Bombay, moreover, has since 1860 taken extensively to cotton manufactures in the coarser sorts, such as suit the simple necessities of the great bulk of the native Indians. The following table shows the gradual development of this industry there :

Spindles at work. Consumption of Bales per week.

1861 1874 1875 1876 1877

338,000 593,000 886,000 1,124,000 1,231,000

1,250 2,190 3,270 4,150


The trade review l which contains it adds, ‘Most unquestionably the bulk of the out-turn has gone to supply wants that would otherwise have been met by imports from Great Britain. We should add that all this while a protective tariff has fostered this manufacture in Bombay, by levying a duty of nominally 5 per cent. on cotton goods imported into India, but believed to be equal to 8 per cent, on Manchester prices. On March 19, however, in this year, the Indian Government announced the abolition of this duty on all coarse and heavy makes, i. e, virtually on all which the looms of Bombay are engaged in turning out. Thus in the future the Bombay and the Lancashire producer will stand on the same level, save in so far as distance from the Eastern market adds freight to the expenses of the latter. Whether the Bombay mills will be able to maintain themselves when this protection is withdrawn, is a question which time only can solve.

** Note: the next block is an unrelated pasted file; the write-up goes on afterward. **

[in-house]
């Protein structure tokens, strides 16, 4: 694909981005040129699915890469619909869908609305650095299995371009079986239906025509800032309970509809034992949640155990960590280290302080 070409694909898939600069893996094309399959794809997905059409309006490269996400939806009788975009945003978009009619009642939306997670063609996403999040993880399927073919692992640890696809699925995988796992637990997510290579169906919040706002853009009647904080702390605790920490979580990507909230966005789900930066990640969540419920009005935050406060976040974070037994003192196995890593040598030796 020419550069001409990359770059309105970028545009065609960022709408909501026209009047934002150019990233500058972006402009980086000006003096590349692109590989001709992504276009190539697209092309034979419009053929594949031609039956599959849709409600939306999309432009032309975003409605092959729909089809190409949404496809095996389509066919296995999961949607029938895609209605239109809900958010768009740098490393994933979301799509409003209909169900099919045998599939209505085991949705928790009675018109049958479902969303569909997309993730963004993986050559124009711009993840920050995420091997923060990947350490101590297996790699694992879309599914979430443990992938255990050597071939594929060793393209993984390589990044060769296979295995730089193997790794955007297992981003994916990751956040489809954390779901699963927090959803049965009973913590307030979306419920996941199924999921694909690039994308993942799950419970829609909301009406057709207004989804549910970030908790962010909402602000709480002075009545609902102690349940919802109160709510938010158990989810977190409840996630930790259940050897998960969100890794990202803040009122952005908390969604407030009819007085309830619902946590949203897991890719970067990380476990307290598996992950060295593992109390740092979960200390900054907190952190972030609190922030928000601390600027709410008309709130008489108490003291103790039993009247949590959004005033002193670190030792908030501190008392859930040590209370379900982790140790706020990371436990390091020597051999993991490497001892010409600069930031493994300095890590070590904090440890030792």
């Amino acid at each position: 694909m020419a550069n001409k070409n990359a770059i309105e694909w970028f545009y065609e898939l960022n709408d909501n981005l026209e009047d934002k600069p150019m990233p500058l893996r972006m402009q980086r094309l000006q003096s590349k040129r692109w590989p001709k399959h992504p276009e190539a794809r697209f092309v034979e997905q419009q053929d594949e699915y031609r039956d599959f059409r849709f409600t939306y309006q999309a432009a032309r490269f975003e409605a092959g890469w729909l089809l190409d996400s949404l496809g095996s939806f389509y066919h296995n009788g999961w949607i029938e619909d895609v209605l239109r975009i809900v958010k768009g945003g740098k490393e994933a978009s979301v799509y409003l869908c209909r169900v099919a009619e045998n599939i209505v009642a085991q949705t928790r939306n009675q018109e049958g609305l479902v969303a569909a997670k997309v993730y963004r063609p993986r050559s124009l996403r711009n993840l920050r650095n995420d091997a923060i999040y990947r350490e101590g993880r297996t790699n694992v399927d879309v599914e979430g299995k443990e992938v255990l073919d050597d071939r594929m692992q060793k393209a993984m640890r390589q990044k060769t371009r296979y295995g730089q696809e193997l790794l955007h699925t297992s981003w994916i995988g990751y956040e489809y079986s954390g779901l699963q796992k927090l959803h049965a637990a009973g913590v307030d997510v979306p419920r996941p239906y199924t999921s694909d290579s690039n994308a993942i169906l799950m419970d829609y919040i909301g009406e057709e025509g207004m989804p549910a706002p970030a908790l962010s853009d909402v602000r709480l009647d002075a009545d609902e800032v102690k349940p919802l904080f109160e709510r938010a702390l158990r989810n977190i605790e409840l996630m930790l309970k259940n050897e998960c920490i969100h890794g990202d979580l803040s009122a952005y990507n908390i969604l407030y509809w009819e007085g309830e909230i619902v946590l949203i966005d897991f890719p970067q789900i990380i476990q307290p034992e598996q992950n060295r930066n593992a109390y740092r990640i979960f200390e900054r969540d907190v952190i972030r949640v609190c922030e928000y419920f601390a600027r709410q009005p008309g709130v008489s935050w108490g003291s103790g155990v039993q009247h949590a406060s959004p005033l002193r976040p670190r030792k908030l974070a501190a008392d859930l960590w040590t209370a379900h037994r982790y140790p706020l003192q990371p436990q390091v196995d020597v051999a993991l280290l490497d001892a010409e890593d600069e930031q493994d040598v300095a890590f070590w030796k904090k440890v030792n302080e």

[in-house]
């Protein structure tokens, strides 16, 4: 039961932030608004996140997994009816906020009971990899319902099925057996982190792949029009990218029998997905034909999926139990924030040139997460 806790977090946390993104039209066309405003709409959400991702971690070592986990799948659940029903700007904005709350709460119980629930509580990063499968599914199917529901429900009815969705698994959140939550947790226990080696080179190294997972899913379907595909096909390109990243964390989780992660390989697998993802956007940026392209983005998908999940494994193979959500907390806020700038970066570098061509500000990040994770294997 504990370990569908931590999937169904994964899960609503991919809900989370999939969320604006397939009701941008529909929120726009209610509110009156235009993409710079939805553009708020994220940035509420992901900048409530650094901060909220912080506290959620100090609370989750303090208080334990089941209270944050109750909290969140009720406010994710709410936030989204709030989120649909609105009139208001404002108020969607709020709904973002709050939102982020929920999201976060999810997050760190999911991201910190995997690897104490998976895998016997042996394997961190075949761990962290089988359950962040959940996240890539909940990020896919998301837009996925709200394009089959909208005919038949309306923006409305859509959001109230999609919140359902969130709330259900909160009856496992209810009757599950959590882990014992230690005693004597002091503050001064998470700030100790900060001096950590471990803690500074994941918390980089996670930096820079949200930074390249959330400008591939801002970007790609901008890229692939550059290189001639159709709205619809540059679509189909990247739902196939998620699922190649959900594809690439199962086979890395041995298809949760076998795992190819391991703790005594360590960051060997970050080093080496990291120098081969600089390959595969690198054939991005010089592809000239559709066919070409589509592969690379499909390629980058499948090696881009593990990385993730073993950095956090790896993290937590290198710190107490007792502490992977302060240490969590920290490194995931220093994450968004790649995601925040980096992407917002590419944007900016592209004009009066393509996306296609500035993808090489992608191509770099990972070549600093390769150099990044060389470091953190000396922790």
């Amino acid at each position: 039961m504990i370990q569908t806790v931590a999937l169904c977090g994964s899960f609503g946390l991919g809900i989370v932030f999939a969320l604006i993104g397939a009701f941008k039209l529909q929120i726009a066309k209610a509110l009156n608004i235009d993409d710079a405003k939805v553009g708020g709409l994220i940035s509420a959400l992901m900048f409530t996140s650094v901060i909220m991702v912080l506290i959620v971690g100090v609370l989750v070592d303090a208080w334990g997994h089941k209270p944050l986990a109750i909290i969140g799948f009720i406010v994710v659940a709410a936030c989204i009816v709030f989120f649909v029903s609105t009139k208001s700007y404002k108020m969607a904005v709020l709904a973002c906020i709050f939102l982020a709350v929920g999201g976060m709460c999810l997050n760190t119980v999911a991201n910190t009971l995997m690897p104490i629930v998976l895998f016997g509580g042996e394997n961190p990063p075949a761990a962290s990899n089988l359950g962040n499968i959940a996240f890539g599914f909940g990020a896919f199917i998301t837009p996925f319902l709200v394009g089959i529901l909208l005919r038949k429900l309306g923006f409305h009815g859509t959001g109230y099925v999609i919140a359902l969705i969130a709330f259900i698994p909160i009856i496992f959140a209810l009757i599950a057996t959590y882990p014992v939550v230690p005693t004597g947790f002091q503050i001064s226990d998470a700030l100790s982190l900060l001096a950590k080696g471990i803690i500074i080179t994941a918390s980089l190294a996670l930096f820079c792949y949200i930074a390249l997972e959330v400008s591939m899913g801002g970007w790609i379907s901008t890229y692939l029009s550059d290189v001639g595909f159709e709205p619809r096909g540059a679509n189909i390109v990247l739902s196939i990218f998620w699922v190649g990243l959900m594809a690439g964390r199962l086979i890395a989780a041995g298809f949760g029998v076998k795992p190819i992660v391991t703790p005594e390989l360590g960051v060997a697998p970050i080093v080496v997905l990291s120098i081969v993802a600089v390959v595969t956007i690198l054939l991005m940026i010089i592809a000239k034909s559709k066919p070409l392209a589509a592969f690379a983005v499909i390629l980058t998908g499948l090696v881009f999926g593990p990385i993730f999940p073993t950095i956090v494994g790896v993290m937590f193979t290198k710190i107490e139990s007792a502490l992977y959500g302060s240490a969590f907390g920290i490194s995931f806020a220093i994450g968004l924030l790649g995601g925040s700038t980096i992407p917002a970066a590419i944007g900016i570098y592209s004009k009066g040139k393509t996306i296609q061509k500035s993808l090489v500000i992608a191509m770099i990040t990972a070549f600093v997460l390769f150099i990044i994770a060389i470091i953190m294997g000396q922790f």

In America the import duty levied on cotton is believed to range from 35 to 75 per cent. It is stated that in spite of this sixty-one million yards of cotton fabric were sold in the American markets by this country in 1877. The factories in the United States are often grand in structure and design, but have been built, it is believed, by a lavish outlay of capital, which would disable them from effective competition outside the States themselves, were it not. for the readiness of their managers to engage in a race along the road to ruin, of course in the hopes of turning the dangerous corner in time, and striking into a career of success. Thus, the necessity of realizing, and a determination to force sales with this object, has still further gorged an already glutted market, and even after nine weeks' stoppage of production in Lancashire, prices show no sign of rallying.